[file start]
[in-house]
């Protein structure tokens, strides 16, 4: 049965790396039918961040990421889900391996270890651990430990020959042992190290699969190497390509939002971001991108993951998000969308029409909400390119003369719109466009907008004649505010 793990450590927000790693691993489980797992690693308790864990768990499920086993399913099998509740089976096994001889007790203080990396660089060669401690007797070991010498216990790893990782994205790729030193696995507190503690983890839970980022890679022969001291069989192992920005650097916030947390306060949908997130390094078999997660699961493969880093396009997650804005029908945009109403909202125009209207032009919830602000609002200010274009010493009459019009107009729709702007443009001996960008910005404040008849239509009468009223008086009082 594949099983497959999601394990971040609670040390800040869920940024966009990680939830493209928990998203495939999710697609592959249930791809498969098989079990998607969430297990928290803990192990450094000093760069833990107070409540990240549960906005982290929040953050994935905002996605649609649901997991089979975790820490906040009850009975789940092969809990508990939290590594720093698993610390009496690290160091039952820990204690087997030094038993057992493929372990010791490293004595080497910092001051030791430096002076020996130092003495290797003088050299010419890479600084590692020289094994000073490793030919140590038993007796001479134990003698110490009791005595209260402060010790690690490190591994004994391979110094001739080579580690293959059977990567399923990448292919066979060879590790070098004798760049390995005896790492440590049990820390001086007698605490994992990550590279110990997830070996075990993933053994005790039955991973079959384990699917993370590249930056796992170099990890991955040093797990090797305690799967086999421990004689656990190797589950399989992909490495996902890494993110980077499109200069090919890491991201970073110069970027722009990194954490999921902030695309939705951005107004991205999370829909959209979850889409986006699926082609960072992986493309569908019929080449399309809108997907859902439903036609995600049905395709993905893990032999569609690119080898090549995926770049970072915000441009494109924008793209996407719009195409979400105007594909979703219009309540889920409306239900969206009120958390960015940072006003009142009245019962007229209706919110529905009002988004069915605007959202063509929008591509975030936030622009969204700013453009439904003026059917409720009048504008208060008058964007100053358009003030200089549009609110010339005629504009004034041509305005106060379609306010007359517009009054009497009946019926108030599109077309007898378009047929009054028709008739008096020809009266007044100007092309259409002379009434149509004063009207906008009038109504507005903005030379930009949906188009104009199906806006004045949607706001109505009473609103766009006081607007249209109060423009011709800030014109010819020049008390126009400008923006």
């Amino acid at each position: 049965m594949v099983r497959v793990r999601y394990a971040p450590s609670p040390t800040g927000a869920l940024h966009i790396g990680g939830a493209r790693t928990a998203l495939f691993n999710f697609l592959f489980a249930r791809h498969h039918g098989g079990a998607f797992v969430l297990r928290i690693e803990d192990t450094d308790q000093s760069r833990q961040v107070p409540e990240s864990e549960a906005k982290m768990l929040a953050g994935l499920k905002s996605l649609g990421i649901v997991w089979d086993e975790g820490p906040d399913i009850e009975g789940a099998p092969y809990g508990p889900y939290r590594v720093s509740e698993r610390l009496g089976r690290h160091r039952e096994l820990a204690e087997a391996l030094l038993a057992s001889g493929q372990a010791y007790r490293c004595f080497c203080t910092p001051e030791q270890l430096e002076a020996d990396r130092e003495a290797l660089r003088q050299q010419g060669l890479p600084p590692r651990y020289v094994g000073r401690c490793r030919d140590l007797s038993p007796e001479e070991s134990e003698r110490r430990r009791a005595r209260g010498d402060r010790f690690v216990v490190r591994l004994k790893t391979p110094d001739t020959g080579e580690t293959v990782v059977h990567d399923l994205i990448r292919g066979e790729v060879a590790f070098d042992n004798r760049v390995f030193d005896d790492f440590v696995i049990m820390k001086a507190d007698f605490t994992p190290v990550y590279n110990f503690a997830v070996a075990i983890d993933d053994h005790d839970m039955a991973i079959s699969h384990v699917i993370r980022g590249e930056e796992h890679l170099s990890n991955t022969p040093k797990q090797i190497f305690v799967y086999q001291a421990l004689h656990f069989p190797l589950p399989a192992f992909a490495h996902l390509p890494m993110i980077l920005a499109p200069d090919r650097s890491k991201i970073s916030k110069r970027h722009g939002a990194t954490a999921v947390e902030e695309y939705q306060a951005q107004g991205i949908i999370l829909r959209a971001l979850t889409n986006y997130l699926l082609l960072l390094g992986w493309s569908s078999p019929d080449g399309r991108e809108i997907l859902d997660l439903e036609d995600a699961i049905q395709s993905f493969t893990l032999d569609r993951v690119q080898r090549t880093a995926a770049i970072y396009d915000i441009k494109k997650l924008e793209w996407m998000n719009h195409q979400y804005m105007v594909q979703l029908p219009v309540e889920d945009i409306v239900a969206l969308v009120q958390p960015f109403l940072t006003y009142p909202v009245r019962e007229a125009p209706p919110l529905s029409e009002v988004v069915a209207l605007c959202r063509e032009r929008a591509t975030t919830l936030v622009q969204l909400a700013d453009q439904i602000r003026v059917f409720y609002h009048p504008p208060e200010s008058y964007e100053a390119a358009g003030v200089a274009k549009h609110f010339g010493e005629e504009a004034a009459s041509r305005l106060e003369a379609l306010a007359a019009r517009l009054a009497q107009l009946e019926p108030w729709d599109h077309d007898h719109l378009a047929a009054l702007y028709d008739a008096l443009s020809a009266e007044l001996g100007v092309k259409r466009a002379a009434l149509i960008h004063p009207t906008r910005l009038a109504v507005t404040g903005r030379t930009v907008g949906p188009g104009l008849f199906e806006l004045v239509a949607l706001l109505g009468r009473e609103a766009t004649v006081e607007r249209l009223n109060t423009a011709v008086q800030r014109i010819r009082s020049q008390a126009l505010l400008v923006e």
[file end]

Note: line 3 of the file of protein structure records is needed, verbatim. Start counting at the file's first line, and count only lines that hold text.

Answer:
């Amino acid at each position: 049965m594949v099983r497959v793990r999601y394990a971040p450590s609670p040390t800040g927000a869920l940024h966009i790396g990680g939830a493209r790693t928990a998203l495939f691993n999710f697609l592959f489980a249930r791809h498969h039918g098989g079990a998607f797992v969430l297990r928290i690693e803990d192990t450094d308790q000093s760069r833990q961040v107070p409540e990240s864990e549960a906005k982290m768990l929040a953050g994935l499920k905002s996605l649609g990421i649901v997991w089979d086993e975790g820490p906040d399913i009850e009975g789940a099998p092969y809990g508990p889900y939290r590594v720093s509740e698993r610390l009496g089976r690290h160091r039952e096994l820990a204690e087997a391996l030094l038993a057992s001889g493929q372990a010791y007790r490293c004595f080497c203080t910092p001051e030791q270890l430096e002076a020996d990396r130092e003495a290797l660089r003088q050299q010419g060669l890479p600084p590692r651990y020289v094994g000073r401690c490793r030919d140590l007797s038993p007796e001479e070991s134990e003698r110490r430990r009791a005595r209260g010498d402060r010790f690690v216990v490190r591994l004994k790893t391979p110094d001739t020959g080579e580690t293959v990782v059977h990567d399923l994205i990448r292919g066979e790729v060879a590790f070098d042992n004798r760049v390995f030193d005896d790492f440590v696995i049990m820390k001086a507190d007698f605490t994992p190290v990550y590279n110990f503690a997830v070996a075990i983890d993933d053994h005790d839970m039955a991973i079959s699969h384990v699917i993370r980022g590249e930056e796992h890679l170099s990890n991955t022969p040093k797990q090797i190497f305690v799967y086999q001291a421990l004689h656990f069989p190797l589950p399989a192992f992909a490495h996902l390509p890494m993110i980077l920005a499109p200069d090919r650097s890491k991201i970073s916030k110069r970027h722009g939002a990194t954490a999921v947390e902030e695309y939705q306060a951005q107004g991205i949908i999370l829909r959209a971001l979850t889409n986006y997130l699926l082609l960072l390094g992986w493309s569908s078999p019929d080449g399309r991108e809108i997907l859902d997660l439903e036609d995600a699961i049905q395709s993905f493969t893990l032999d569609r993951v690119q080898r090549t880093a995926a770049i970072y396009d915000i441009k494109k997650l924008e793209w996407m998000n719009h195409q979400y804005m105007v594909q979703l029908p219009v309540e889920d945009i409306v239900a969206l969308v009120q958390p960015f109403l940072t006003y009142p909202v009245r019962e007229a125009p209706p919110l529905s029409e009002v988004v069915a209207l605007c959202r063509e032009r929008a591509t975030t919830l936030v622009q969204l909400a700013d453009q439904i602000r003026v059917f409720y609002h009048p504008p208060e200010s008058y964007e100053a390119a358009g003030v200089a274009k549009h609110f010339g010493e005629e504009a004034a009459s041509r305005l106060e003369a379609l306010a007359a019009r517009l009054a009497q107009l009946e019926p108030w729709d599109h077309d007898h719109l378009a047929a009054l702007y028709d008739a008096l443009s020809a009266e007044l001996g100007v092309k259409r466009a002379a009434l149509i960008h004063p009207t906008r910005l009038a109504v507005t404040g903005r030379t930009v907008g949906p188009g104009l008849f199906e806006l004045v239509a949607l706001l109505g009468r009473e609103a766009t004649v006081e607007r249209l009223n109060t423009a011709v008086q800030r014109i010819r009082s020049q008390a126009l505010l400008v923006e």